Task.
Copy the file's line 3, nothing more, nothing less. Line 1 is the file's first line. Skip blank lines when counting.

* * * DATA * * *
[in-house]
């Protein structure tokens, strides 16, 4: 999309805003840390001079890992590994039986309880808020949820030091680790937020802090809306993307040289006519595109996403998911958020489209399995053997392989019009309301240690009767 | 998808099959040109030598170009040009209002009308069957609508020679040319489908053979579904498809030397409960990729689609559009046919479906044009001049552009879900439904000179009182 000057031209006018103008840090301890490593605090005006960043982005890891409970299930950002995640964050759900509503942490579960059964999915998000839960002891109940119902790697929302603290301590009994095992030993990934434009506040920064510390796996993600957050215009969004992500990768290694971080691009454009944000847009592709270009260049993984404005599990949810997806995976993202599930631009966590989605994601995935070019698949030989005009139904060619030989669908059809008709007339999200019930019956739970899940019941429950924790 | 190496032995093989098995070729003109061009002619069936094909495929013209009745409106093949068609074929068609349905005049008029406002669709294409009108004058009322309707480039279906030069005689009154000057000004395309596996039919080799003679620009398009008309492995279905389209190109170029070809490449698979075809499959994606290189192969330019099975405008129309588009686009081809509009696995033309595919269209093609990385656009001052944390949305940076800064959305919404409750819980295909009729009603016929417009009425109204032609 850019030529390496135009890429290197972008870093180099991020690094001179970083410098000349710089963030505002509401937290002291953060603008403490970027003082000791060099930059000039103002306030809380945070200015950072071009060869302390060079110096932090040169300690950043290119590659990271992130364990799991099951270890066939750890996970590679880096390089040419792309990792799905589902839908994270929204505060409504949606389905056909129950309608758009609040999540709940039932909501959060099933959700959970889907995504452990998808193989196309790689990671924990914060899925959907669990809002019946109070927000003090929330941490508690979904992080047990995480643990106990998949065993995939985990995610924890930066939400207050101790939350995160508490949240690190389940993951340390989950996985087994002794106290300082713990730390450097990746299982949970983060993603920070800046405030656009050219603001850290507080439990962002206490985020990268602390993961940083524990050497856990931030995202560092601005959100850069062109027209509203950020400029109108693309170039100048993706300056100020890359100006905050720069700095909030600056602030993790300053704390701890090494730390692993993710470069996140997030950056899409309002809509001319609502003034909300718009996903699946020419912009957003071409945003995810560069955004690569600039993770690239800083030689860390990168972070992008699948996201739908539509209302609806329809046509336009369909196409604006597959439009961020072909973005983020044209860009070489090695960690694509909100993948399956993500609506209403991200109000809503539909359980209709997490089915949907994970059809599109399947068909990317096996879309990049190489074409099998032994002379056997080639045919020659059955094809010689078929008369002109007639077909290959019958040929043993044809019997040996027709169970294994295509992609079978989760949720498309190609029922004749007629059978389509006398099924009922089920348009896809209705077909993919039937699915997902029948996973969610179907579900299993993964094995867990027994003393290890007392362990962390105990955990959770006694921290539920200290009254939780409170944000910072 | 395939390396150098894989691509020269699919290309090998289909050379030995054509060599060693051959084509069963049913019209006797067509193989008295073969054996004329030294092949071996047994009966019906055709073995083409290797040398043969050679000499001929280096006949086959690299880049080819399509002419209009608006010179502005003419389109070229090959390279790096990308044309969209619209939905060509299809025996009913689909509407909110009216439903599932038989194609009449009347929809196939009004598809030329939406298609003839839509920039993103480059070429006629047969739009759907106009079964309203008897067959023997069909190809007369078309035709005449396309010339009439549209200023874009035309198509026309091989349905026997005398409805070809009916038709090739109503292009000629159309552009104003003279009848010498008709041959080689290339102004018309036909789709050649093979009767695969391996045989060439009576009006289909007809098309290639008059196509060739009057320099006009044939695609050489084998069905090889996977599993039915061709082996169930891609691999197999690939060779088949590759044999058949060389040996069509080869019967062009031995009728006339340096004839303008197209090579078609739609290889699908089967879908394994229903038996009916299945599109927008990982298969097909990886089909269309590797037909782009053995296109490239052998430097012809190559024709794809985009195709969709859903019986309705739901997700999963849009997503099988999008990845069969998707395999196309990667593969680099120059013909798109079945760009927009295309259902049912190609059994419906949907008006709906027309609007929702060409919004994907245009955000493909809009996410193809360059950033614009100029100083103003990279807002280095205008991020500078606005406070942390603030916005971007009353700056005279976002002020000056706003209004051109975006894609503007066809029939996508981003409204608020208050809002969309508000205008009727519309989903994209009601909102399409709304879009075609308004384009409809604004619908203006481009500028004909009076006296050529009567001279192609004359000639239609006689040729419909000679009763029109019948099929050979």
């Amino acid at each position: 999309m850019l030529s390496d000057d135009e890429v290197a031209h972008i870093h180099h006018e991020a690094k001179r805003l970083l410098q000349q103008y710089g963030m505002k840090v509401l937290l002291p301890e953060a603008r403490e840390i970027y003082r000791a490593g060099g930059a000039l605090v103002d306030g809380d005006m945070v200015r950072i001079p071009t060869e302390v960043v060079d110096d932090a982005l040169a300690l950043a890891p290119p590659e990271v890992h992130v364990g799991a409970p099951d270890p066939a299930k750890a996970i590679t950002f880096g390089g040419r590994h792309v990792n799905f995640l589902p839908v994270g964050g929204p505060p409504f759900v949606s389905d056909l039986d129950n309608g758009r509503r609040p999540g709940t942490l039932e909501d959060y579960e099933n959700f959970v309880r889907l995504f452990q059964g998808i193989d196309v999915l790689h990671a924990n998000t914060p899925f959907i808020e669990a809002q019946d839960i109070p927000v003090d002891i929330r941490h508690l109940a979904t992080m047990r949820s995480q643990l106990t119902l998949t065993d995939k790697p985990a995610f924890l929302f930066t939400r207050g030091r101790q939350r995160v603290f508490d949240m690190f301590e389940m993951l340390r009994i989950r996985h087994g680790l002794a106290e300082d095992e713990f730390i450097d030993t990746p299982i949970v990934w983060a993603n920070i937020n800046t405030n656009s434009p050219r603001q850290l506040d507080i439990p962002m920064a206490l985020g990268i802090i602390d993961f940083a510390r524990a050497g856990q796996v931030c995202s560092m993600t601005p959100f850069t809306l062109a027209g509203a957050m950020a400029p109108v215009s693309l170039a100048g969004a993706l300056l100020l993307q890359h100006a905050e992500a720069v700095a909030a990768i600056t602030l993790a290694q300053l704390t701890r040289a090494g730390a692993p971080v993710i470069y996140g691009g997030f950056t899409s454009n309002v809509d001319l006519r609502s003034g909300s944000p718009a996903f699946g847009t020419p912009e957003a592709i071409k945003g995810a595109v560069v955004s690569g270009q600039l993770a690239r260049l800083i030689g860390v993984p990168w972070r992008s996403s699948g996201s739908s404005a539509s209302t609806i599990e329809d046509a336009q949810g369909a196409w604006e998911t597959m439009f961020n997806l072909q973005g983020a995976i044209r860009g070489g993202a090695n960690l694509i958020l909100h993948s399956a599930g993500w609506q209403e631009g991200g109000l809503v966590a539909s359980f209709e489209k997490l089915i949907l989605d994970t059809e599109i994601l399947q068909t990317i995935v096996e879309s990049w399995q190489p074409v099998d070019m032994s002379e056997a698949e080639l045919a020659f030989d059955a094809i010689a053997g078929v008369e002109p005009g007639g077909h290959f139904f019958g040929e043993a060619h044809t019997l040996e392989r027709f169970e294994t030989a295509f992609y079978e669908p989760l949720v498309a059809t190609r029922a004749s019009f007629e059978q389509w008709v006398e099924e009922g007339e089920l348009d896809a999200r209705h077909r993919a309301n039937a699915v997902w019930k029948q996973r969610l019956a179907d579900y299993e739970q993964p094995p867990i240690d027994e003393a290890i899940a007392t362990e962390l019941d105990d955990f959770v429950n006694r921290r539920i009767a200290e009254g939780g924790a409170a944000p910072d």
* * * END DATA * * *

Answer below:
């Amino acid at each position: 999309m850019l030529s390496d000057d135009e890429v290197a031209h972008i870093h180099h006018e991020a690094k001179r805003l970083l410098q000349q103008y710089g963030m505002k840090v509401l937290l002291p301890e953060a603008r403490e840390i970027y003082r000791a490593g060099g930059a000039l605090v103002d306030g809380d005006m945070v200015r950072i001079p071009t060869e302390v960043v060079d110096d932090a982005l040169a300690l950043a890891p290119p590659e990271v890992h992130v364990g799991a409970p099951d270890p066939a299930k750890a996970i590679t950002f880096g390089g040419r590994h792309v990792n799905f995640l589902p839908v994270g964050g929204p505060p409504f759900v949606s389905d056909l039986d129950n309608g758009r509503r609040p999540g709940t942490l039932e909501d959060y579960e099933n959700f959970v309880r889907l995504f452990q059964g998808i193989d196309v999915l790689h990671a924990n998000t914060p899925f959907i808020e669990a809002q019946d839960i109070p927000v003090d002891i929330r941490h508690l109940a979904t992080m047990r949820s995480q643990l106990t119902l998949t065993d995939k790697p985990a995610f924890l929302f930066t939400r207050g030091r101790q939350r995160v603290f508490d949240m690190f301590e389940m993951l340390r009994i989950r996985h087994g680790l002794a106290e300082d095992e713990f730390i450097d030993t990746p299982i949970v990934w983060a993603n920070i937020n800046t405030n656009s434009p050219r603001q850290l506040d507080i439990p962002m920064a206490l985020g990268i802090i602390d993961f940083a510390r524990a050497g856990q796996v931030c995202s560092m993600t601005p959100f850069t809306l062109a027209g509203a957050m950020a400029p109108v215009s693309l170039a100048g969004a993706l300056l100020l993307q890359h100006a905050e992500a720069v700095a909030a990768i600056t602030l993790a290694q300053l704390t701890r040289a090494g730390a692993p971080v993710i470069y996140g691009g997030f950056t899409s454009n309002v809509d001319l006519r609502s003034g909300s944000p718009a996903f699946g847009t020419p912009e957003a592709i071409k945003g995810a595109v560069v955004s690569g270009q600039l993770a690239r260049l800083i030689g860390v993984p990168w972070r992008s996403s699948g996201s739908s404005a539509s209302t609806i599990e329809d046509a336009q949810g369909a196409w604006e998911t597959m439009f961020n997806l072909q973005g983020a995976i044209r860009g070489g993202a090695n960690l694509i958020l909100h993948s399956a599930g993500w609506q209403e631009g991200g109000l809503v966590a539909s359980f209709e489209k997490l089915i949907l989605d994970t059809e599109i994601l399947q068909t990317i995935v096996e879309s990049w399995q190489p074409v099998d070019m032994s002379e056997a698949e080639l045919a020659f030989d059955a094809i010689a053997g078929v008369e002109p005009g007639g077909h290959f139904f019958g040929e043993a060619h044809t019997l040996e392989r027709f169970e294994t030989a295509f992609y079978e669908p989760l949720v498309a059809t190609r029922a004749s019009f007629e059978q389509w008709v006398e099924e009922g007339e089920l348009d896809a999200r209705h077909r993919a309301n039937a699915v997902w019930k029948q996973r969610l019956a179907d579900y299993e739970q993964p094995p867990i240690d027994e003393a290890i899940a007392t362990e962390l019941d105990d955990f959770v429950n006694r921290r539920i009767a200290e009254g939780g924790a409170a944000p910072d």